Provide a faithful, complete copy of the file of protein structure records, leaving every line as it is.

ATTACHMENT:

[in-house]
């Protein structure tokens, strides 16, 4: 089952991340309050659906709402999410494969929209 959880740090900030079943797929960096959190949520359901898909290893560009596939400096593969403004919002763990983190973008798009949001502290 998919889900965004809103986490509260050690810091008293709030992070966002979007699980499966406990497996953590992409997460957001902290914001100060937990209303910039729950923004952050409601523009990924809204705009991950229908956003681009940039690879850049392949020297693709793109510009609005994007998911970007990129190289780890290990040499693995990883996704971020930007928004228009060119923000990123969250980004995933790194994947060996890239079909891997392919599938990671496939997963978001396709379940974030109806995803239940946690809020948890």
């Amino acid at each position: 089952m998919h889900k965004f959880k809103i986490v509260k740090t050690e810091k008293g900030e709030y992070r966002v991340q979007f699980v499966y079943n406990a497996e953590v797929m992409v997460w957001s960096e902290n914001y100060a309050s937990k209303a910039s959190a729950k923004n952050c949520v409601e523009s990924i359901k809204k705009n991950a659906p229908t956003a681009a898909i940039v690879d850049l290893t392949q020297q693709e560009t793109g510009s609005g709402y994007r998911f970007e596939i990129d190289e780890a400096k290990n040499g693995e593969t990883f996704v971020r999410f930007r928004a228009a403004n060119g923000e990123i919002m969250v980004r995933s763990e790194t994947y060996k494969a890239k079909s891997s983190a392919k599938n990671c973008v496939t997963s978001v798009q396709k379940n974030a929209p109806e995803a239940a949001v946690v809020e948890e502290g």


[in-house]
């Protein structure tokens, strides 16, 4: 089952991340309050659906709402999410494969929209 959880740090900030079943797929960096959190949520359901898909290893560009596939400096593969403004919002763990983190973008798009949001502290 998919889900965004809103986490509260050690810091008293709030992070966002979007699980499966406990497996953590992409997460957001902290914001100060937990209303910039729950923004952050409601523009990924809204705009991950229908956003681009940039690879850049392949020297693709793109510009609005994007998911970007990129190289780890290990040499693995990883996704971020930007928004228009060119923000990123969250980004995933790194994947060996890239079909891997392919599938990671496939997963978001396709379940974030109806995803239940946690809020948890």
């Amino acid at each position: 089952m998919h889900k965004f959880k809103i986490v509260k740090t050690e810091k008293g900030e709030y992070r966002v991340q979007f699980v499966y079943n406990a497996e953590v797929m992409v997460w957001s960096e902290n914001y100060a309050s937990k209303a910039s959190a729950k923004n952050c949520v409601e523009s990924i359901k809204k705009n991950a659906p229908t956003a681009a898909i940039v690879d850049l290893t392949q020297q693709e560009t793109g510009s609005g709402y994007r998911f970007e596939i990129d190289e780890a400096k290990n040499g693995e593969t990883f996704v971020r999410f930007r928004a228009a403004n060119g923000e990123i919002m969250v980004r995933s763990e790194t994947y060996k494969a890239k079909s891997s983190a392919k599938n990671c973008v496939t997963s978001v798009q396709k379940n974030a929209p109806e995803a239940a949001v946690v809020e948890e502290g």